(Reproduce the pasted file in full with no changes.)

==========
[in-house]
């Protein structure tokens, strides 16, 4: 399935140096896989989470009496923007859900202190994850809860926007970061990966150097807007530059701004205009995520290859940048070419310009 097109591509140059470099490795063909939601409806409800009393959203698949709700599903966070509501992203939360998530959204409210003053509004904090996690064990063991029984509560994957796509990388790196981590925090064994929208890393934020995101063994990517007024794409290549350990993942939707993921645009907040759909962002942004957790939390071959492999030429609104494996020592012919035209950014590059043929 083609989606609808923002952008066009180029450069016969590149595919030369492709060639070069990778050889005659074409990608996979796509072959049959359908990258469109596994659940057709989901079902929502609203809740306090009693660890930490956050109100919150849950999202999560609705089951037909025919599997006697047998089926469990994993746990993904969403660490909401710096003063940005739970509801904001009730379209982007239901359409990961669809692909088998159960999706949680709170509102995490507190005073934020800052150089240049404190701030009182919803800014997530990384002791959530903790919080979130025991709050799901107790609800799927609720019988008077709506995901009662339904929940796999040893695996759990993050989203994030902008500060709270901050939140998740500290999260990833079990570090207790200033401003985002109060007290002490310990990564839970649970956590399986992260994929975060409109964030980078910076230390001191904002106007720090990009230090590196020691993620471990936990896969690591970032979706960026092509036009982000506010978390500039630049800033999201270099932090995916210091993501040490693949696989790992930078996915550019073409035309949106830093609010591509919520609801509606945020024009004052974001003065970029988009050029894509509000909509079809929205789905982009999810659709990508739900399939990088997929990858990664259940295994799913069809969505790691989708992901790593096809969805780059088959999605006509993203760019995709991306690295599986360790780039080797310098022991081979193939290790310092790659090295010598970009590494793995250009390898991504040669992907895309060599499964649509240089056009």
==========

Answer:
[in-house]
């Protein structure tokens, strides 16, 4: 399935140096896989989470009496923007859900202190994850809860926007970061990966150097807007530059701004205009995520290859940048070419310009 097109591509140059470099490795063909939601409806409800009393959203698949709700599903966070509501992203939360998530959204409210003053509004904090996690064990063991029984509560994957796509990388790196981590925090064994929208890393934020995101063994990517007024794409290549350990993942939707993921645009907040759909962002942004957790939390071959492999030429609104494996020592012919035209950014590059043929 083609989606609808923002952008066009180029450069016969590149595919030369492709060639070069990778050889005659074409990608996979796509072959049959359908990258469109596994659940057709989901079902929502609203809740306090009693660890930490956050109100919150849950999202999560609705089951037909025919599997006697047998089926469990994993746990993904969403660490909401710096003063940005739970509801904001009730379209982007239901359409990961669809692909088998159960999706949680709170509102995490507190005073934020800052150089240049404190701030009182919803800014997530990384002791959530903790919080979130025991709050799901107790609800799927609720019988008077709506995901009662339904929940796999040893695996759990993050989203994030902008500060709270901050939140998740500290999260990833079990570090207790200033401003985002109060007290002490310990990564839970649970956590399986992260994929975060409109964030980078910076230390001191904002106007720090990009230090590196020691993620471990936990896969690591970032979706960026092509036009982000506010978390500039630049800033999201270099932090995916210091993501040490693949696989790992930078996915550019073409035309949106830093609010591509919520609801509606945020024009004052974001003065970029988009050029894509509000909509079809929205789905982009999810659709990508739900399939990088997929990858990664259940295994799913069809969505790691989708992901790593096809969805780059088959999605006509993203760019995709991306690295599986360790780039080797310098022991081979193939290790310092790659090295010598970009590494793995250009390898991504040669992907895309060599499964649509240089056009």